July 22, 2024

Whole Community News

From Kalapuya lands in the Willamette watershed

Morse panelists see housing crisis roots in white supremacy, systems failure

8 min read

Our housing crisis is rooted in white supremacy and system failure, according to a recent panel discussion at the University of Oregon: Local volunteers and non-profits are stretched beyond capacity, and we need to move past old notions of religious charity. The Morse Center for Law and Politics hosted Everyone Village co-founder Heather Sielicki, Lane County’s Sarai Johnson, and Eugene Police Chief Chris Skinner.

[00:00:26] Eugene Police Chief Chris Skinner: It’s been important for me for the four years that I’ve been here to see how we try to kind of back our way out of a system that has been built to fail individuals over and over and over again.

[00:00:37] Oftentimes in many communities, our public safety system is kind of a catch basin for everything that has fallen through the cracks or has had other systems that have failed them, whether it’s the healthcare system or the mental health system or the housing system or their education system, we can see over and over again systems that have underperformed in meeting the needs of individuals.

[00:00:57] And then when it finally comes to an end or a breaking point, the last system, they call those three digits of 911 asking for help. And so we’re constantly thinking about how we back away from that.

[00:01:08] What are the systems we need to put in place that allows for our police officers to do really what they’re trying to do, which is to protect life and property safety and do great investigations and try to really intervene on behalf of the victims.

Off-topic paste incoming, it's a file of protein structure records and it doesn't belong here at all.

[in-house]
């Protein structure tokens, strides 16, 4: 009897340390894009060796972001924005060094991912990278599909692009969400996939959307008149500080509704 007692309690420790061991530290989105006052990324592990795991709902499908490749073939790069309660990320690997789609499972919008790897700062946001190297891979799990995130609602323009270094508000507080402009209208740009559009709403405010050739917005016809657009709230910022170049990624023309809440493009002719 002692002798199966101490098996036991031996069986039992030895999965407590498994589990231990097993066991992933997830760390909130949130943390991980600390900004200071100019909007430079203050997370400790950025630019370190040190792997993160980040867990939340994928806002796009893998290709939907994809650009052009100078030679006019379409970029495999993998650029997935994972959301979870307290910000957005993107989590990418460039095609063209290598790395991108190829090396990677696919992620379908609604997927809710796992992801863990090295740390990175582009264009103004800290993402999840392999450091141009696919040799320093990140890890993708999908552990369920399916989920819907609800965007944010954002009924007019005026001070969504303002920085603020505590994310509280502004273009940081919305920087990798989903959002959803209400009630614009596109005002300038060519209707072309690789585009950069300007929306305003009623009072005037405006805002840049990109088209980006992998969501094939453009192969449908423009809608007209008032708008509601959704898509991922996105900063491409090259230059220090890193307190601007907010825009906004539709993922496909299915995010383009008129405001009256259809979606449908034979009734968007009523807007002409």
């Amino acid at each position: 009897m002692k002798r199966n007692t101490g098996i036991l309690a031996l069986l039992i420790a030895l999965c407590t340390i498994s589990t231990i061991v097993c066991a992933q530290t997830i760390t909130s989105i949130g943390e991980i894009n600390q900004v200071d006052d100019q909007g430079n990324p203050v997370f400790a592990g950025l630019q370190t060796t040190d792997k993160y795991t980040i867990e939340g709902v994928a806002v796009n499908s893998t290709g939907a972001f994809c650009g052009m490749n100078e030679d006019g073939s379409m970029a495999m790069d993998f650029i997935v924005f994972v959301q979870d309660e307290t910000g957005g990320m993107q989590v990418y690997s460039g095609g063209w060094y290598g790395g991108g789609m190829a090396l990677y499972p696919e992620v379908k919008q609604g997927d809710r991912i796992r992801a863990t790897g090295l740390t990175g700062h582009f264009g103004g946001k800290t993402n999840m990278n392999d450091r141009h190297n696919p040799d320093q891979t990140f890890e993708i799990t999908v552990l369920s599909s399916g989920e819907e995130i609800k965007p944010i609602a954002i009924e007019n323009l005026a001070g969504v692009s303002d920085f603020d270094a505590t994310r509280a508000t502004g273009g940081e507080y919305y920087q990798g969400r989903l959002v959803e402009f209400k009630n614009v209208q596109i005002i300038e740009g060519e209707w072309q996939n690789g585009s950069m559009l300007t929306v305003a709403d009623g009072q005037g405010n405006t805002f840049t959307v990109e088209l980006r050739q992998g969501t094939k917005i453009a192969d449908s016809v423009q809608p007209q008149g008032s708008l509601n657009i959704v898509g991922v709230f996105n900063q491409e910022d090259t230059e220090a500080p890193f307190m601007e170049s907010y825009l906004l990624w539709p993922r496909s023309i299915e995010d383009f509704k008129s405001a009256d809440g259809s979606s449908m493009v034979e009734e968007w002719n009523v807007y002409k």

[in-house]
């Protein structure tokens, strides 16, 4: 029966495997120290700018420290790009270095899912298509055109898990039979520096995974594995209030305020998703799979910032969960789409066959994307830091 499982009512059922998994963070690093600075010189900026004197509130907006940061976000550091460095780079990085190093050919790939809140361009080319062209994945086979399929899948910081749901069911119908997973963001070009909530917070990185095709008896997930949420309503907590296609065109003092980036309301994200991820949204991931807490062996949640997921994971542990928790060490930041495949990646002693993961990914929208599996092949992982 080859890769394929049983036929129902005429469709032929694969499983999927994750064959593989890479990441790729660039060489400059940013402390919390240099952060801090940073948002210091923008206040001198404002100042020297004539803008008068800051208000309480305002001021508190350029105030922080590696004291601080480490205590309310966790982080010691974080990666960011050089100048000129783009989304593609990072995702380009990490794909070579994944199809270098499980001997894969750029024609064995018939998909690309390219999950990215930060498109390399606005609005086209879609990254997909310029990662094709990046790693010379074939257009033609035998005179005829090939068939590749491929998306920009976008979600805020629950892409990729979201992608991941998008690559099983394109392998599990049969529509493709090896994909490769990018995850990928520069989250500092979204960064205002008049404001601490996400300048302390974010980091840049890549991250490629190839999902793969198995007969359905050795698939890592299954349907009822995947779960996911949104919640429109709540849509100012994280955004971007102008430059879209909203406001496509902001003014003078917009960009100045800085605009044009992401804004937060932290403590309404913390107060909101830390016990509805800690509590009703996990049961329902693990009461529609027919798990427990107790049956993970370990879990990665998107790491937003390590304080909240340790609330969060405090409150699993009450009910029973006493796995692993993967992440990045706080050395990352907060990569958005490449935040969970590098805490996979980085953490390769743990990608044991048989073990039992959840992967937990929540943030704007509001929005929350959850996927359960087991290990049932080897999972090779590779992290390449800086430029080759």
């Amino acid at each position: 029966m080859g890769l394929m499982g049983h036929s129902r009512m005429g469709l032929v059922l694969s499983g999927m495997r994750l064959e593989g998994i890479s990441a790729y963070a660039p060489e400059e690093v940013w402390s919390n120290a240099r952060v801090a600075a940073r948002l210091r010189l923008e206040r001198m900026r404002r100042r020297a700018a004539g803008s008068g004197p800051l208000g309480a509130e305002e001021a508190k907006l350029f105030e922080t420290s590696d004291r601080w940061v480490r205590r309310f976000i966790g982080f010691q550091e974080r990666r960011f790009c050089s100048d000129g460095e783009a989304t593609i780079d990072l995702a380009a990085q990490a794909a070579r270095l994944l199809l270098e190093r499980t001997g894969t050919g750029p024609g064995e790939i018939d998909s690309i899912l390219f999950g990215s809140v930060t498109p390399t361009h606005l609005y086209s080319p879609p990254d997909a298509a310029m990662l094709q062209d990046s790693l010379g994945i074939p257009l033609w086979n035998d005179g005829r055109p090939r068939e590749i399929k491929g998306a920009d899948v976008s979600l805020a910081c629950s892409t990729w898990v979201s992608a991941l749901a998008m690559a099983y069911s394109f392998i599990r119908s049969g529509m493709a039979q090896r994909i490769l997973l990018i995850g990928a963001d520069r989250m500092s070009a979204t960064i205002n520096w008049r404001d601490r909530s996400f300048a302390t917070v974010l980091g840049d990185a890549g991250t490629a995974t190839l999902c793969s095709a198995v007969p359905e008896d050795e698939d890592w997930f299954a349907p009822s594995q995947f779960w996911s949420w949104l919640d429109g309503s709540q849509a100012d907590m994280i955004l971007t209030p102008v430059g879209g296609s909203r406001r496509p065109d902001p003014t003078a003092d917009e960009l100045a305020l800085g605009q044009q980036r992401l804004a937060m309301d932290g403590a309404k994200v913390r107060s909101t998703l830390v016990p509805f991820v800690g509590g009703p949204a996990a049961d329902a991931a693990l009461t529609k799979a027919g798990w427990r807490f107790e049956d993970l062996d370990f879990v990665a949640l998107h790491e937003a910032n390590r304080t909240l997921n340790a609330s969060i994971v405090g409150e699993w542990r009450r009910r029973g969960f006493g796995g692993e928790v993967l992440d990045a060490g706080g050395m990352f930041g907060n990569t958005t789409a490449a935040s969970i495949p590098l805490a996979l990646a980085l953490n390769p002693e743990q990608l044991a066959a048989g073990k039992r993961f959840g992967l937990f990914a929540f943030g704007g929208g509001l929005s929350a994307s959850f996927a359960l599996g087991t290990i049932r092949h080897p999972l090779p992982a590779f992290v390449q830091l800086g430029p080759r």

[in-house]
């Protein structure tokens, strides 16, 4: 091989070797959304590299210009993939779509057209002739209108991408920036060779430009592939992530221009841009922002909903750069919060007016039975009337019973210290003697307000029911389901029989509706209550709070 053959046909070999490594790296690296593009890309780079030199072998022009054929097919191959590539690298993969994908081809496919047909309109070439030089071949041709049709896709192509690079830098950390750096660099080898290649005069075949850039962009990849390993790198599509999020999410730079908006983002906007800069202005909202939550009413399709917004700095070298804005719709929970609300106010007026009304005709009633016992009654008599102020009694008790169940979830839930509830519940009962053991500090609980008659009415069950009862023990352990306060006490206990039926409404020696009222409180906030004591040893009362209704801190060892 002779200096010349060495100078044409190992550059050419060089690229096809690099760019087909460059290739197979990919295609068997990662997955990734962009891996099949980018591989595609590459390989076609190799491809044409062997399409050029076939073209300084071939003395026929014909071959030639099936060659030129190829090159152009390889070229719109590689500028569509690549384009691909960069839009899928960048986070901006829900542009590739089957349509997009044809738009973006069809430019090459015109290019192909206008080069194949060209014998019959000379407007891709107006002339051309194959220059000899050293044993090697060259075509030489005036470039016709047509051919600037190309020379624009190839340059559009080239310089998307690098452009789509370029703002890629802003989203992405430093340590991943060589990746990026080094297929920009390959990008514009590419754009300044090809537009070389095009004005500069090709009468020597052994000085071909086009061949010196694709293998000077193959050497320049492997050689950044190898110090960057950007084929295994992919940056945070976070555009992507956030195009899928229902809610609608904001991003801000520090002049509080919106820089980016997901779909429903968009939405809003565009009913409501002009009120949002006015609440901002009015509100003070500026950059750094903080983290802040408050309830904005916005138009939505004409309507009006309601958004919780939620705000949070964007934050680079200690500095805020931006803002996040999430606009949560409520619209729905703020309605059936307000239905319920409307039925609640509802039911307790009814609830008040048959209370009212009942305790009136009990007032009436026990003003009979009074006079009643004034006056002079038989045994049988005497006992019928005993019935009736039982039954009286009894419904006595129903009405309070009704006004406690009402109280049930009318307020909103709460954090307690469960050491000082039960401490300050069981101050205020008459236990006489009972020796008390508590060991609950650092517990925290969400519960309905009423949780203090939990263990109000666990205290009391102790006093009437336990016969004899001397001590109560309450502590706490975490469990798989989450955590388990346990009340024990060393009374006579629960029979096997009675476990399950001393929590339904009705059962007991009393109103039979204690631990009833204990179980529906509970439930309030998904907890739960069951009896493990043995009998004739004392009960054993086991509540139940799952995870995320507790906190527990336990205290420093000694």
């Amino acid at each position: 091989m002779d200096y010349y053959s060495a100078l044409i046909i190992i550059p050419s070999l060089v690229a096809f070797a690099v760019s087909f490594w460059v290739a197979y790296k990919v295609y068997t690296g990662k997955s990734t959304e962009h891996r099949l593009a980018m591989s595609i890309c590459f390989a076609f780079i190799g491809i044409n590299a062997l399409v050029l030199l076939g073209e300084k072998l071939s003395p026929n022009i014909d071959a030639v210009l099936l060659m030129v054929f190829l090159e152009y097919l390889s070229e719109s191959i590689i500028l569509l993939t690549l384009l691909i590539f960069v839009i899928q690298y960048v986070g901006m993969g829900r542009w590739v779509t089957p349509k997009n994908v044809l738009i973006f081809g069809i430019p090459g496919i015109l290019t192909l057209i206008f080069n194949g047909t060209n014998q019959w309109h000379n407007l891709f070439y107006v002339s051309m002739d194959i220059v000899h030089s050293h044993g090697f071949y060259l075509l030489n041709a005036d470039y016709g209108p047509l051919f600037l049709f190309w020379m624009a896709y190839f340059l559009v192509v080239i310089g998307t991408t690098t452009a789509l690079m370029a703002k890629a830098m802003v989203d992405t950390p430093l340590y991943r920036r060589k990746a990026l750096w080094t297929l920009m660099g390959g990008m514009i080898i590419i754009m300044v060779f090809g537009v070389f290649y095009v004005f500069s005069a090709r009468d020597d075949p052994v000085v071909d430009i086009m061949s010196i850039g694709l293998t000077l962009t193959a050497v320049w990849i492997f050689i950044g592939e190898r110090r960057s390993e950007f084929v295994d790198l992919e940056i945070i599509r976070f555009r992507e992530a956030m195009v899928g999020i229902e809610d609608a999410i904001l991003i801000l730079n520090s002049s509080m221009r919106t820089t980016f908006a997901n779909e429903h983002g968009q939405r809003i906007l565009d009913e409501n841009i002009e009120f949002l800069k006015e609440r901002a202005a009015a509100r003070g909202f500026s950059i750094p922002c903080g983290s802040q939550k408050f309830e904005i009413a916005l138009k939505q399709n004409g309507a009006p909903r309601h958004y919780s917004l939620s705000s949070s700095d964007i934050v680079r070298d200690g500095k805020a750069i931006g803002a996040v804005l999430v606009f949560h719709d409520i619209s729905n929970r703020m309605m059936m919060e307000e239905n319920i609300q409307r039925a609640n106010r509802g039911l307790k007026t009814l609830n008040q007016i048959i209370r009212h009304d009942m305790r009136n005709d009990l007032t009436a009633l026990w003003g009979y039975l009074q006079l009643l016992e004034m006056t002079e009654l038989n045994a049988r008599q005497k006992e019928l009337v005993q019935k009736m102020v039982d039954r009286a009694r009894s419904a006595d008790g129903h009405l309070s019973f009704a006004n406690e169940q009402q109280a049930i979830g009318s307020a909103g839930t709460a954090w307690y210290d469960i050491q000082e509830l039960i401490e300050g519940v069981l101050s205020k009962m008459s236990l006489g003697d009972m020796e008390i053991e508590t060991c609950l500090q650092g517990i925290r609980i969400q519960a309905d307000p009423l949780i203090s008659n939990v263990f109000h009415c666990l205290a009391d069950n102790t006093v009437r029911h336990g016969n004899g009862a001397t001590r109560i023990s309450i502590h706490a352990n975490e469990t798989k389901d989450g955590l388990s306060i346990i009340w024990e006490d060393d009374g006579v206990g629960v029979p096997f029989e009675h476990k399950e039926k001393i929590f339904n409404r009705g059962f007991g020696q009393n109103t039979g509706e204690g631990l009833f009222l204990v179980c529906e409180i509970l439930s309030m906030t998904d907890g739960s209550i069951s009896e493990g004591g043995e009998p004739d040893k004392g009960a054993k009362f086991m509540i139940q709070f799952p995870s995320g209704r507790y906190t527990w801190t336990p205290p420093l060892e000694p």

[00:01:21] And so I’m constantly thinking about how we do that, and, how do we, as a community identify the need, match the right resource and how do we fund it?

[00:01:29] Sarai Johnson: My role around homelessness and in particular unsheltered homelessness has evolved over time. I originally started as a joint employee of the City of Eugene and Lane County, the one and only that has ever existed. And let me just say, I don’t think they should try that again. No offense to anybody, it’s just hard. If you want to work for government, pick one. Just pick one.

[00:01:50] I found that unsheltered homelessness was becoming more and more of an urgent issue…In the whole country, about 35 percent of people who are unhoused are considered unsheltered, meaning they live in places not meant for human habitation. In our community, 80 to 90 percent of people are living unsheltered, meaning we’ve never had enough shelter capacity. We’ve got a very tight and extremely restrictive housing market, making it very difficult to enter into rental housing, and it’s also extremely expensive, one of the most unaffordable places to live in the country, and has been for many, many years.

[00:02:24] In all reality, homelessness at its root is a housing problem. Our housing market here is virtually impossible for somebody who doesn’t have a lot of resources or supports to break into if they don’t have money already. Many people who are unhoused in our community have jobs and they actually work. They can’t afford a place to live because affording a place to live here is very near impossible for most people right now.

[00:02:48] So my work has shifted more into housing production and the county is taking its first steps into housing production support and finding ways to add more housing stock across the county and finding appropriate ways to partner with municipalities and unincorporated communities to help them leverage the housing resources, bring the barriers to building housing and so forth.